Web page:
“Games and activities to help children explore differences in culture, language, heritage, religion, physical ability, and lifestyle.” (Norfolk Education and Action for Development)

“Have children of various backgrounds appreciate the benefits of inclusion and teamwork. Its fun and wide-ranging activities (including art, drama, poetry, and cooperative games) aim to develop these skills through demonstration and cooperation… with groups of various sizes (after-school programs, summer camp, etc.)” (Professional Resource Book Review)

“Selected as one of the years best professional resources.This book is a bonus for anyone working with children. It is an excellent resource for the classroom and contains may ideas which should be shared with parents.” (Beverly Fitzpatrick)

“Over 200 fun games and activities that teach social, “connecting” behaviors.” (Book Counter)

“An inspirational, practical and lively book written for adults who want to create an atmosphere that is inclusive, safe and fun for children. “ (The Rhode Island Early Childhood Newsletter)

Feb 2018 Inclusive Leadership Adventure

Thank you so much to our intergenerational team of 16 experienced Inclusive Travel Guides who did such a fabulous job of guiding 40 new Inclusive Leaders to explore, share and celebrate diversity. All along the way we all shared leadership in building a welcoming culture of inclusion. Within this safe, respectful, accessible and FUN container, we experienced fabulous participatory learning activities, GREAT workshops, Heart to Heart Groups, and so many conversations between people from very different backgrounds. Through this Participatory Education Process we developed our Inclusive Leadership skills for connecting with differences, communicating with compassion and responding to difficult situations with Anti-discrimination First Aid. We learned so much with each other and from each other about topics such as Coast Salish Territory, shifting from fight/flight/freeze reactions into mindful, flexible responding; what it is like to live with epilepsy, how to bring the United Nations Sustainable Development Goals into our daily lives, what is inclusive masculinity?, how to make public spaces safe for families with young children and for youth, how to use a computer to communicate and so much more.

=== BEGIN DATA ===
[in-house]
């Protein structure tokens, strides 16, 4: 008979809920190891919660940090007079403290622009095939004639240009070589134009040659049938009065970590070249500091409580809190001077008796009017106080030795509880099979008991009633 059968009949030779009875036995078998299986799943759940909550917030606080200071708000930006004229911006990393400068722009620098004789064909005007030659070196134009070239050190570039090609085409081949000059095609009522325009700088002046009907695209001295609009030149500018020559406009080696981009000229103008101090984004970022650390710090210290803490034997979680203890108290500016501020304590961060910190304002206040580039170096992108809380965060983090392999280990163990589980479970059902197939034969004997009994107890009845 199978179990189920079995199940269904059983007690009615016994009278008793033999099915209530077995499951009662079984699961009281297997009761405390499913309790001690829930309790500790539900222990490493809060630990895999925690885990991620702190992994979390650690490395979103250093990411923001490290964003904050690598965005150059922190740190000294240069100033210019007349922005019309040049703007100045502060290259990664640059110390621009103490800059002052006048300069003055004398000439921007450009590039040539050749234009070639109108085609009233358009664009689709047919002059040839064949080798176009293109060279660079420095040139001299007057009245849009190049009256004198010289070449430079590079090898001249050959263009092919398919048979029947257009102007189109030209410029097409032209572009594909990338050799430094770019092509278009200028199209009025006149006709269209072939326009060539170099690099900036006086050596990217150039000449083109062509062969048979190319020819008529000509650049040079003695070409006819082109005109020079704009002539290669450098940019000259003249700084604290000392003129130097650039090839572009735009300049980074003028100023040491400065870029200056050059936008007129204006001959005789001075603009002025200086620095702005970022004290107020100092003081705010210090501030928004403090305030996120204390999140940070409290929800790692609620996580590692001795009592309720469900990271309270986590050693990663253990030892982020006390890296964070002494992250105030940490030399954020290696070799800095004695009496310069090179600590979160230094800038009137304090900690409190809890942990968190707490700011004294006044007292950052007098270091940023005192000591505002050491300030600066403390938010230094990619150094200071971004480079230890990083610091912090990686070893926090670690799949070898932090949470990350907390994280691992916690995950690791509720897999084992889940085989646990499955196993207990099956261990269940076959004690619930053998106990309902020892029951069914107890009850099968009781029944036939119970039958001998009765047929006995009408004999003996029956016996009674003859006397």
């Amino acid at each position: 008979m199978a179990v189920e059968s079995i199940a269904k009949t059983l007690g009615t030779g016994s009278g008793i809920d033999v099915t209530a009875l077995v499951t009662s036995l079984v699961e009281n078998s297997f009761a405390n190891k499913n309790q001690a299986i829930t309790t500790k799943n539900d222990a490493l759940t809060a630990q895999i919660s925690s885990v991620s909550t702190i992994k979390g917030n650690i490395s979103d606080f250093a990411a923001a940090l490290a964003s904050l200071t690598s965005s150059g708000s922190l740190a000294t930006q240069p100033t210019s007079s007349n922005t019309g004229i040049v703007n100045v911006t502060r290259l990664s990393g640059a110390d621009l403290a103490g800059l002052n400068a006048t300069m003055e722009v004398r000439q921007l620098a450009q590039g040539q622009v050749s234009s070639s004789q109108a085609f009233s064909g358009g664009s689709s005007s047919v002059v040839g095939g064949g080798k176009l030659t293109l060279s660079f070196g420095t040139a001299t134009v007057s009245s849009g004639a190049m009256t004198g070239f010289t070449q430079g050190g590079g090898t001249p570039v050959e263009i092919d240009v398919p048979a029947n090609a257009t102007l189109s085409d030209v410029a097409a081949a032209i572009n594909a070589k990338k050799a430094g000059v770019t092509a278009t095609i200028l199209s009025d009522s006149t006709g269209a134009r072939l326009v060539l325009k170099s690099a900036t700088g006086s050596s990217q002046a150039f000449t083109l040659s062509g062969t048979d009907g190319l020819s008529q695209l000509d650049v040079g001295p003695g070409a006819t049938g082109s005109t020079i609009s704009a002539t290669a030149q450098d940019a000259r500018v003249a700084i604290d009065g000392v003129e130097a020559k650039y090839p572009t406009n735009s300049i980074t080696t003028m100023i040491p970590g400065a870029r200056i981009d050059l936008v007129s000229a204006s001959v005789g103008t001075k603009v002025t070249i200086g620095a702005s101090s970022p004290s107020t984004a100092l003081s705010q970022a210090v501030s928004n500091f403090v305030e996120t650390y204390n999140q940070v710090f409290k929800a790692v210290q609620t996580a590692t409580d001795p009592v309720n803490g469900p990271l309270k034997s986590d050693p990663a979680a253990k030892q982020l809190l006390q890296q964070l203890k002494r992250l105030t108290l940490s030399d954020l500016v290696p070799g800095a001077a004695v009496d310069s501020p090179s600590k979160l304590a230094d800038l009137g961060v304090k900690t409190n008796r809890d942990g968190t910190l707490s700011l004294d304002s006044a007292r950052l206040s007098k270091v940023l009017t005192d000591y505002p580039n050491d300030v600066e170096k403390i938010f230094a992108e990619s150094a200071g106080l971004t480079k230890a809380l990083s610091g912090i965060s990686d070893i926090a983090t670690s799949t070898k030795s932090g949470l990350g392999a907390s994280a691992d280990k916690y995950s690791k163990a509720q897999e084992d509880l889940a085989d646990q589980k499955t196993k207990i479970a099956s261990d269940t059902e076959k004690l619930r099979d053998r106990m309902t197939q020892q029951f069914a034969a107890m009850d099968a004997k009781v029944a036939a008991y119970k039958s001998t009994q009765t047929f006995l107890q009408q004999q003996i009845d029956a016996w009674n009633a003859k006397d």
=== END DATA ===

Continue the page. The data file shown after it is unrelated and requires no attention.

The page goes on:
This all led up to an incredible Inclusive Community Celebration on Saturday evening with music, poetry, drama, and so much laughter.

And did we tell you about the snow?


Sunday was all about Action Planning.  Action Planning is a process of bringing together our Inclusive Leadership skills with our concerns and our passions.   Safe Youth Cowichan created an action plan for finding and creating more safe indoor and outdoor spaces for families to gather with their young children and with youth.

The team from Headway, Victoria Epilepsy and Parkinson’s Centre presented their plan for creating an educational video and for continuing to build a vibrant support group for youth and young adults who live with epilepsy.

Individuals shared many plans for integrating Inclusive Leadership into travelling, groups we facilitate, our work-places, our studies, and our life-long passions such as inclusive masculinity, bringing women together to learn about painless childbirth options, supporting people who live with Alzheimers and their families, and communicating with compassion.

Students from Cowichan Secondary School are developing plans for shifting the culture of their school in more inclusive directions. A few of the plans in the works are:

  • Students are planning to present what they learned at a staff meeting:“Kids teach teachers how to be more inclusive in an Inclusive Leadership workshop for staff. For example, we could teach teachers how to assess the situation so that they can figure out whether or not it’s just a joke or if it is bullying.”